China announced this past weekend the end of the two-year mission of the Tiangong-2 space station. It will return to Earth in the middle of next year and disintegrate into our atmosphere. Tiangong-2 left the Earth on September 15th, 2016, thanks to the power of a Long March 2F rocket. The mission was scheduled to last two years and is, therefore, coming to an end.
Initially, the mission was scheduled to be launched in 2015, but the Chinese Space Agency was forced to postpone it due to a delay in the development of its launcher.
For two years now, Tiangong-2 has been in the orbit of our planet
The primary purpose of the Tiangong-2 mission was to offer a successor to Tiangong-1 and to test several technologies specific to the construction of space bases. The station is of course far from being able to compete with the ISS.
It is 10.4-meter long and 3.35-meter in diameter, and, like the previous station, Tiangong-2 consists of two modules. The second module reached a mass of 8.6 tons, while the first is dedicated to resources and propulsion systems.
Also, the second module is an experimental one that has allowed Chinese astronauts to conduct various experiments in space. China has not given any details, but the station is equipped with several instruments designed to detect high-energy bursts or to perform tests on quantum teleportation.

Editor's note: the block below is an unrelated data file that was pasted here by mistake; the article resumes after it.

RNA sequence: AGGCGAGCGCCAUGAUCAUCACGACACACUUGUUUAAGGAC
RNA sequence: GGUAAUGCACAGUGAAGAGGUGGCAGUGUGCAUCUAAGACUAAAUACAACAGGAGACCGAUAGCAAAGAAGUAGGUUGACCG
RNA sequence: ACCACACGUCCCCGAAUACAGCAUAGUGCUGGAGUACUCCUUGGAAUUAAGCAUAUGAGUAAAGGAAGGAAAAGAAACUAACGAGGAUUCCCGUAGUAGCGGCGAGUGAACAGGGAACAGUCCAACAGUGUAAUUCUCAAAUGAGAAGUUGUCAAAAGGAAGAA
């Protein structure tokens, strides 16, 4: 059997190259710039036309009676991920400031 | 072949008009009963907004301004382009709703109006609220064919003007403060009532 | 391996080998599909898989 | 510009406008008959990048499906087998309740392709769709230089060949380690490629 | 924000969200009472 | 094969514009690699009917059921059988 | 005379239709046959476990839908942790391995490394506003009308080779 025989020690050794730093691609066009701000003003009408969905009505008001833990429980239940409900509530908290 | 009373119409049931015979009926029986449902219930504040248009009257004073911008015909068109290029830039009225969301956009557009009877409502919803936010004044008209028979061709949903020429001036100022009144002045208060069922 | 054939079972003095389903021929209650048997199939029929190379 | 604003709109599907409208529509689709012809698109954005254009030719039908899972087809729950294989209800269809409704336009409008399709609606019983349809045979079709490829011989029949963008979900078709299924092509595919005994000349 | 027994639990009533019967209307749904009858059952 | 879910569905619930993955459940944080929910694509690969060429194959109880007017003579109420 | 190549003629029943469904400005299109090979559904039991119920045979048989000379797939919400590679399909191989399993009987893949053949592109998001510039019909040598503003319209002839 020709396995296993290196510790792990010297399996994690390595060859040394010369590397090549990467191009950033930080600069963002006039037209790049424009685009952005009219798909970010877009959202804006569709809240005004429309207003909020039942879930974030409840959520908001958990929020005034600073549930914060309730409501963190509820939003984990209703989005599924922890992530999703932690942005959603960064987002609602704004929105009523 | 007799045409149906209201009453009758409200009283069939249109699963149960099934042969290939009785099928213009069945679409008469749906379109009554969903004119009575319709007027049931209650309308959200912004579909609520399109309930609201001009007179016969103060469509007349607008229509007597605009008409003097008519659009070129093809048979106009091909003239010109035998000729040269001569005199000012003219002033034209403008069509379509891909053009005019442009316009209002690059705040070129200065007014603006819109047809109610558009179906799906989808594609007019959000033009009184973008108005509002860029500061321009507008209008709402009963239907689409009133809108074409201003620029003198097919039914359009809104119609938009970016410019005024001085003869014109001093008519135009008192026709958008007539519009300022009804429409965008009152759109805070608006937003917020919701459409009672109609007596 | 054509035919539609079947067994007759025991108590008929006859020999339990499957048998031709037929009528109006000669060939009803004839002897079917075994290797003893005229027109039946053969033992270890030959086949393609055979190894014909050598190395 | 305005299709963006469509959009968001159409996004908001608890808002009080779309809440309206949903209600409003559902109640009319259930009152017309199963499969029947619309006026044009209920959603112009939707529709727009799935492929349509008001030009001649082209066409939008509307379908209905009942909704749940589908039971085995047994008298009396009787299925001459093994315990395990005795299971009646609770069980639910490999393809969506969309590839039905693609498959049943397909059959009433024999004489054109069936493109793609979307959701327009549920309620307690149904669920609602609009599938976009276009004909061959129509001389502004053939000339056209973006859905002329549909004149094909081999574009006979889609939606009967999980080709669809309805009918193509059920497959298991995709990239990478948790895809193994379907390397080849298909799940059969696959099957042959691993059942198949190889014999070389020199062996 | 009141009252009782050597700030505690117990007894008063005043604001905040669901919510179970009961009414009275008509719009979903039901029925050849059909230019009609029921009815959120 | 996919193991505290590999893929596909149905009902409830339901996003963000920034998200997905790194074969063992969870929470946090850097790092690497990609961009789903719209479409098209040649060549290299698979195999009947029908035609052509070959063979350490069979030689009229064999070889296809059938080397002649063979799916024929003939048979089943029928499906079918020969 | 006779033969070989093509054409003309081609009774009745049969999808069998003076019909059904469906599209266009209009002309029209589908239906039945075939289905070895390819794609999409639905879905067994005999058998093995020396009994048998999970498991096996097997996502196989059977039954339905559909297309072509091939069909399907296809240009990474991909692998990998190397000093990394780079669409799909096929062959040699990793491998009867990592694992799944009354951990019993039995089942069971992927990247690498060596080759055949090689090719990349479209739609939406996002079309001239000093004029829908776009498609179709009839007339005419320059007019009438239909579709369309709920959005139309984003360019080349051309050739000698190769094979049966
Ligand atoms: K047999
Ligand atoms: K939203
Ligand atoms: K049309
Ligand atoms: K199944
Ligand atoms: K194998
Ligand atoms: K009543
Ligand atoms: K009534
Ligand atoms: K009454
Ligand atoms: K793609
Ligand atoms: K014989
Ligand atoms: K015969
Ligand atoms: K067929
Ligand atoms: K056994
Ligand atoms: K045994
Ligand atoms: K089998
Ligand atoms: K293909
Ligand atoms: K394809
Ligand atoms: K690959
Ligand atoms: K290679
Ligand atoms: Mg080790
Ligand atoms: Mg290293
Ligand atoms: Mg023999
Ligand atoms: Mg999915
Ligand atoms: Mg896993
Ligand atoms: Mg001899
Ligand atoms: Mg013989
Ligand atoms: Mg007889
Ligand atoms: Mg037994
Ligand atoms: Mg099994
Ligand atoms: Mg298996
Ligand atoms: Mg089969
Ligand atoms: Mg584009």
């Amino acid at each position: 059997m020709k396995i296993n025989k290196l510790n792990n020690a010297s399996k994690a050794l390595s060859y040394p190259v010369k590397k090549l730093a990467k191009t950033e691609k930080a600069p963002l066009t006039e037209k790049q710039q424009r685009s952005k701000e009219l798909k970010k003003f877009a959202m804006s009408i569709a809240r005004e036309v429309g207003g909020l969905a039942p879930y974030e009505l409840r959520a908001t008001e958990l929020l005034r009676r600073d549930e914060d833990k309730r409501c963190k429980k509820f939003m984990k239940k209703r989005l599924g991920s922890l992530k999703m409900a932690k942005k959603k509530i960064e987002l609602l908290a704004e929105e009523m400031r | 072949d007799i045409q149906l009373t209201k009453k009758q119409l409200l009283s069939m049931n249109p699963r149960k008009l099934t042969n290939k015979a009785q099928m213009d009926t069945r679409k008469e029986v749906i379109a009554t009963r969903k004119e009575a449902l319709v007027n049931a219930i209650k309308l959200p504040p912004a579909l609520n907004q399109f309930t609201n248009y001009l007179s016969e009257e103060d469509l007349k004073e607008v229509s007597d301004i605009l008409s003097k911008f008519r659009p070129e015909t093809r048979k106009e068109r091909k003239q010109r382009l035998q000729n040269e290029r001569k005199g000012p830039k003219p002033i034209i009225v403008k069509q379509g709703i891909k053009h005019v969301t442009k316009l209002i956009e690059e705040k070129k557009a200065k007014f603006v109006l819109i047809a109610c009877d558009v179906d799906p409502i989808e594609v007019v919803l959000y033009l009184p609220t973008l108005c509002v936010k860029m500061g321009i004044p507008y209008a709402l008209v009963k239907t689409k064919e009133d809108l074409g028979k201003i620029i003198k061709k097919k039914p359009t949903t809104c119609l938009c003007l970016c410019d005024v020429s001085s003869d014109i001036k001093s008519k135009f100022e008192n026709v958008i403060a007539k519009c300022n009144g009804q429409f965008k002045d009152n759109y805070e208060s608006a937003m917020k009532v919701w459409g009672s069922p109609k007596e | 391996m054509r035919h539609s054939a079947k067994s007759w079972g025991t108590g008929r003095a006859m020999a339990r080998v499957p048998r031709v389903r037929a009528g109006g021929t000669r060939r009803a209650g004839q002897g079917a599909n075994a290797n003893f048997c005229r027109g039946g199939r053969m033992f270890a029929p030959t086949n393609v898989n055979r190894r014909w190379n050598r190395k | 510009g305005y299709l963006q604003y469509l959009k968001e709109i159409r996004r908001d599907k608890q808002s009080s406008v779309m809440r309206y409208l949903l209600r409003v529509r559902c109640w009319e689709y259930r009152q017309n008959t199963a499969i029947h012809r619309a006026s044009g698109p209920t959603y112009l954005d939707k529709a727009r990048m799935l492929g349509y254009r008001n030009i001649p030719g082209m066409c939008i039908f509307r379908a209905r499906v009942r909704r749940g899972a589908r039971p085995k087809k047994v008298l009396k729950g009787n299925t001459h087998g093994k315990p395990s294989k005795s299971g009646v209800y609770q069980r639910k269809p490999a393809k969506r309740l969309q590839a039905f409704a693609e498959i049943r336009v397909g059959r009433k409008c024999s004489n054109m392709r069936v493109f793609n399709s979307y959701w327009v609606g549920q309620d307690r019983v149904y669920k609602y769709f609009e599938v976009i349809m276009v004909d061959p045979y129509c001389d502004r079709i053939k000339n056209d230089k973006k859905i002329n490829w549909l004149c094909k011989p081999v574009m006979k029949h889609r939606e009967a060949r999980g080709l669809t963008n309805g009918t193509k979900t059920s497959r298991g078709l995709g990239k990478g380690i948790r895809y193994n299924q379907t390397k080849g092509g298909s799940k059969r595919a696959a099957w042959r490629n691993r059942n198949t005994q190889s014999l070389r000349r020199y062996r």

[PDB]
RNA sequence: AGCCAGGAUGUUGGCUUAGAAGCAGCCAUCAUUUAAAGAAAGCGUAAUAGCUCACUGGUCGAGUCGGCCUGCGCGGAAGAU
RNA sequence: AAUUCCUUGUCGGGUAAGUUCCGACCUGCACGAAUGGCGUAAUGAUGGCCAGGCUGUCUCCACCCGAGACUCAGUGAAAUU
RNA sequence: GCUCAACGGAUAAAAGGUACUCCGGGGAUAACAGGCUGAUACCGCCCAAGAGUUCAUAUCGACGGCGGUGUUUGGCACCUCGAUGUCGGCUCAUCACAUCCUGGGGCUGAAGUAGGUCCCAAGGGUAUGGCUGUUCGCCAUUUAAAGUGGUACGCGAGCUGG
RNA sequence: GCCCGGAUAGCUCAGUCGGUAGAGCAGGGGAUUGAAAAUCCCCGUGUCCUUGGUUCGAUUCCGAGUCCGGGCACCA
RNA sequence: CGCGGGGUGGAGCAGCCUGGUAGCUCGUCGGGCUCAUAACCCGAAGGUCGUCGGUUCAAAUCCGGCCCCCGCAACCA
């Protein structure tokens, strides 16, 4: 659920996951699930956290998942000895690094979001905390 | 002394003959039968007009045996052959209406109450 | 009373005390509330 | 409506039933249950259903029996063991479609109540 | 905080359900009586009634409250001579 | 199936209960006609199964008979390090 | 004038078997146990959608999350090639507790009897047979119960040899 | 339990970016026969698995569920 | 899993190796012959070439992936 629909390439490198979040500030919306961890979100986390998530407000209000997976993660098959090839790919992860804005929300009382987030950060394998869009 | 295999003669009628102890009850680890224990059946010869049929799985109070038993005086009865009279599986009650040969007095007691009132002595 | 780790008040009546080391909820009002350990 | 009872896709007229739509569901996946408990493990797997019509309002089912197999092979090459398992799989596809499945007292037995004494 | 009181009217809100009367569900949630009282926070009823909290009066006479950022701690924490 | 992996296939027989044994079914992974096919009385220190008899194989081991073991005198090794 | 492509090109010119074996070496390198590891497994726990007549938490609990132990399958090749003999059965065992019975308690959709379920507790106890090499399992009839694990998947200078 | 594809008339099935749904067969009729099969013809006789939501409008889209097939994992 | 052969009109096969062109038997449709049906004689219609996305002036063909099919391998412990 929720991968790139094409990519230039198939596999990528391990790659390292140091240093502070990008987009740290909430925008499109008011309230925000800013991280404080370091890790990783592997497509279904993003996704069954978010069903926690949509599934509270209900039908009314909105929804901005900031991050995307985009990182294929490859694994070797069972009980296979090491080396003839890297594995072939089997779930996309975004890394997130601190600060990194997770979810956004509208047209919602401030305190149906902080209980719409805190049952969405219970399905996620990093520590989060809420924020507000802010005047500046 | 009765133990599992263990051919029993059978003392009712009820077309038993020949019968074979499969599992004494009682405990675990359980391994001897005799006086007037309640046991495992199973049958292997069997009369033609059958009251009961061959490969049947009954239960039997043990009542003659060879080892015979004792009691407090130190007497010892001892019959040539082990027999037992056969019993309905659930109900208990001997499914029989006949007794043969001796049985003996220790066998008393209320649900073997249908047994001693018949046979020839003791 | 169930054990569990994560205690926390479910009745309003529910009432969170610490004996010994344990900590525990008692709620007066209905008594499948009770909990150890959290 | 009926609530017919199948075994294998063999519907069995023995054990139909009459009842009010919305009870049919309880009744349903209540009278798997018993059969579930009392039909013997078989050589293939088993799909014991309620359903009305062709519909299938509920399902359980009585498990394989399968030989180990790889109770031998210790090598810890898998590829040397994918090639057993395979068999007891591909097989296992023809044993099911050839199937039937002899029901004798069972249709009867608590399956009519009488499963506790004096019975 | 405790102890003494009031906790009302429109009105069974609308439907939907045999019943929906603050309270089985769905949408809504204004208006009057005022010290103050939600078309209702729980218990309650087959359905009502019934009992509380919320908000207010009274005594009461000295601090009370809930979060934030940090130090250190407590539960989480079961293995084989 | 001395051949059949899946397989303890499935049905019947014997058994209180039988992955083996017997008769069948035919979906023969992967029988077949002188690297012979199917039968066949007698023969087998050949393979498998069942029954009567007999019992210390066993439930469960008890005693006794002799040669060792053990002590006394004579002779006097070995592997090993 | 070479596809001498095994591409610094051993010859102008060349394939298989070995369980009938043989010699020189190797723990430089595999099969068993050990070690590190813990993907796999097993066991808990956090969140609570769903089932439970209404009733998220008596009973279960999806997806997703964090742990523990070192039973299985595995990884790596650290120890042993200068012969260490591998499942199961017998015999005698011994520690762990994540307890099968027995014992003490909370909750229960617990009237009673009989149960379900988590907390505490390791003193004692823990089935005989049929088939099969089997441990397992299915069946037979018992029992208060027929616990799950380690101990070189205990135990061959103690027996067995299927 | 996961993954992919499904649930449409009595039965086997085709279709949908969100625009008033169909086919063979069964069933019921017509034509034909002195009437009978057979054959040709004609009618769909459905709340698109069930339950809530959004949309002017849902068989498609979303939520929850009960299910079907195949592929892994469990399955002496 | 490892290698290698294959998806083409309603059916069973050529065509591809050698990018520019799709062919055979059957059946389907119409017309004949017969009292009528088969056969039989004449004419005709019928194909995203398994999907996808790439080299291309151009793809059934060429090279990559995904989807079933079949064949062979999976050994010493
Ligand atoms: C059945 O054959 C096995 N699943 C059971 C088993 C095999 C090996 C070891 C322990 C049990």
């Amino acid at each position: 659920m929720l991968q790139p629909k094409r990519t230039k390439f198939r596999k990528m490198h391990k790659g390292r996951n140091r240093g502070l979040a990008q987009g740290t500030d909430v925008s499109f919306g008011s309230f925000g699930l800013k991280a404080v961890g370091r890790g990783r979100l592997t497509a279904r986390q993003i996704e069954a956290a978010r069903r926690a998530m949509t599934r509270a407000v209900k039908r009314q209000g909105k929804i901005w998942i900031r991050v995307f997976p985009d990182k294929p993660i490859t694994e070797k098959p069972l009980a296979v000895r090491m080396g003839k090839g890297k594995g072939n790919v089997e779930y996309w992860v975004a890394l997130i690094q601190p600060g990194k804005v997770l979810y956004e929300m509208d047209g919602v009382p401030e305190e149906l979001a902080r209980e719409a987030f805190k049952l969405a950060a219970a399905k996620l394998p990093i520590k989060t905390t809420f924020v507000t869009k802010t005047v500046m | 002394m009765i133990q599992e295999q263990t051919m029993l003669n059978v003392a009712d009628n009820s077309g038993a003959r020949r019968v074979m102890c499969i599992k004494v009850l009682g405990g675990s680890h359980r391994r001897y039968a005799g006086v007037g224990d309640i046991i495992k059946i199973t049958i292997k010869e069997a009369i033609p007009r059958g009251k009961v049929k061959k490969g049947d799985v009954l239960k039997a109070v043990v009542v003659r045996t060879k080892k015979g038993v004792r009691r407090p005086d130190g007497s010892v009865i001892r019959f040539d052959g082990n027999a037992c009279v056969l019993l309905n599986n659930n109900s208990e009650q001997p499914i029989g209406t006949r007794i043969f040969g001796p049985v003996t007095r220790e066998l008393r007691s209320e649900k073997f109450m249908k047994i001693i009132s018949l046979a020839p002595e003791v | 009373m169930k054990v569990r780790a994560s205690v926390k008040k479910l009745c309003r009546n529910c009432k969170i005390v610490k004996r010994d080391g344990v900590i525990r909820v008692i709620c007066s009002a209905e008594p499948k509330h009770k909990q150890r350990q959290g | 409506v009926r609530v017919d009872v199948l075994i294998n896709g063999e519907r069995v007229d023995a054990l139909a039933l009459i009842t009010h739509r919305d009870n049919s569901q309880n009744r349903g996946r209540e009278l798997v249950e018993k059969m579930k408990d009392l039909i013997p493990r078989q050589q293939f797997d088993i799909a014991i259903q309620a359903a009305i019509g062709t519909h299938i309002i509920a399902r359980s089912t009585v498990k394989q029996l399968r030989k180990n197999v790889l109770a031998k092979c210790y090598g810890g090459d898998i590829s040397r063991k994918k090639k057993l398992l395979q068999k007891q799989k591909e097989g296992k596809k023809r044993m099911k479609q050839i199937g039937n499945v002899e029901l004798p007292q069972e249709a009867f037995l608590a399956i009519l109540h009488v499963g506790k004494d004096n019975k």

Tiangong-2 mission is scheduled to end in the summer of 2019
However, Tiangong-2’s time has now come to its end as the station is going to take a well-deserved retirement in the summer of 2019. China announced last week that the lab’s mission would be shut down.
In July 2019, the Chinese Space Agency will change the station’s configuration to start its latest journey, a venture that will end for this space station in the Earth’s atmosphere where it will burn for good. According to calculations made by Chinese representatives, the station will burn entirely in the atmosphere of our planet, and therefore no debris should touch the ground.